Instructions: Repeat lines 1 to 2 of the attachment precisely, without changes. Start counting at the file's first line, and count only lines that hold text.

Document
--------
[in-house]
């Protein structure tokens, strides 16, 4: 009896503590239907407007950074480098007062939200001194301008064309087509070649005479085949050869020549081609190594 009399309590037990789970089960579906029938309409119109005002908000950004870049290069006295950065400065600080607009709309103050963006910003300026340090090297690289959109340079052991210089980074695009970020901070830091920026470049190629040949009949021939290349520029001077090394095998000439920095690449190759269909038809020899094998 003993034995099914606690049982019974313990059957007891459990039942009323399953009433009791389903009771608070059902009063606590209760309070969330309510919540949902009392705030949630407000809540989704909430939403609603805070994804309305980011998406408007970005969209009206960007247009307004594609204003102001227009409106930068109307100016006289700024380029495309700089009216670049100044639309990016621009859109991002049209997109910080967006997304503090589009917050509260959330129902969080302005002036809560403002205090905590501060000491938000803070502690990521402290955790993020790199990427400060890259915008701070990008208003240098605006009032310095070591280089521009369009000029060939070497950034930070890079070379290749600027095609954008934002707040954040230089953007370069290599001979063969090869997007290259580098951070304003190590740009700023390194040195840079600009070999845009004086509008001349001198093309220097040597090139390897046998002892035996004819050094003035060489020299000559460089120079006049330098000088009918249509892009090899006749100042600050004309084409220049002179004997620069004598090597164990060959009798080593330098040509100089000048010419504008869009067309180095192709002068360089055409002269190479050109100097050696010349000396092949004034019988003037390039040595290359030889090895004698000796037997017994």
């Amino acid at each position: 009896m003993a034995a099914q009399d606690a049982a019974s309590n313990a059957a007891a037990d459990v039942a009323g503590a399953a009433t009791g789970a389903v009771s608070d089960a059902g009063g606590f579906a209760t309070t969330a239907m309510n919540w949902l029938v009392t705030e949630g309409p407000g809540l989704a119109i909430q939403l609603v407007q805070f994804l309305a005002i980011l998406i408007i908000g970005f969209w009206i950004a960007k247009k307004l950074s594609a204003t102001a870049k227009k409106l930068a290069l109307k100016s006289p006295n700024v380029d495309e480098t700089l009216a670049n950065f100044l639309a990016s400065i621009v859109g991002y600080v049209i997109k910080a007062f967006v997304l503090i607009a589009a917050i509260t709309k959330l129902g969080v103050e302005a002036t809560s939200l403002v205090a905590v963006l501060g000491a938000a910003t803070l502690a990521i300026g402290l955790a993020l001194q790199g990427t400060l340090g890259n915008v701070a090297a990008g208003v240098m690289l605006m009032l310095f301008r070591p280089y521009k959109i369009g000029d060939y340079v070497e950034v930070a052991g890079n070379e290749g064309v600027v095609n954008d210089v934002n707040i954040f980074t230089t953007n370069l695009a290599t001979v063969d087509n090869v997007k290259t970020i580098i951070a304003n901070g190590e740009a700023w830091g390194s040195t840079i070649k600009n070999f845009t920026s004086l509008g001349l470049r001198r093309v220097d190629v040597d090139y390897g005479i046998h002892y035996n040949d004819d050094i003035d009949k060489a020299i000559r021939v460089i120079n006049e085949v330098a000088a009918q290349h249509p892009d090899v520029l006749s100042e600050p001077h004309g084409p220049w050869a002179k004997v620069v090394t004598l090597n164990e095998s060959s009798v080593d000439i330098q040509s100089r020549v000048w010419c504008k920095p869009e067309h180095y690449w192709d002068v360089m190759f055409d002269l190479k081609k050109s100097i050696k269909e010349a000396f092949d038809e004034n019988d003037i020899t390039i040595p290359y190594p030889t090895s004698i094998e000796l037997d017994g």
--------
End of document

[in-house]
């Protein structure tokens, strides 16, 4: 009896503590239907407007950074480098007062939200001194301008064309087509070649005479085949050869020549081609190594 009399309590037990789970089960579906029938309409119109005002908000950004870049290069006295950065400065600080607009709309103050963006910003300026340090090297690289959109340079052991210089980074695009970020901070830091920026470049190629040949009949021939290349520029001077090394095998000439920095690449190759269909038809020899094998 003993034995099914606690049982019974313990059957007891459990039942009323399953009433009791389903009771608070059902009063606590209760309070969330309510919540949902009392705030949630407000809540989704909430939403609603805070994804309305980011998406408007970005969209009206960007247009307004594609204003102001227009409106930068109307100016006289700024380029495309700089009216670049100044639309990016621009859109991002049209997109910080967006997304503090589009917050509260959330129902969080302005002036809560403002205090905590501060000491938000803070502690990521402290955790993020790199990427400060890259915008701070990008208003240098605006009032310095070591280089521009369009000029060939070497950034930070890079070379290749600027095609954008934002707040954040230089953007370069290599001979063969090869997007290259580098951070304003190590740009700023390194040195840079600009070999845009004086509008001349001198093309220097040597090139390897046998002892035996004819050094003035060489020299000559460089120079006049330098000088009918249509892009090899006749100042600050004309084409220049002179004997620069004598090597164990060959009798080593330098040509100089000048010419504008869009067309180095192709002068360089055409002269190479050109100097050696010349000396092949004034019988003037390039040595290359030889090895004698000796037997017994």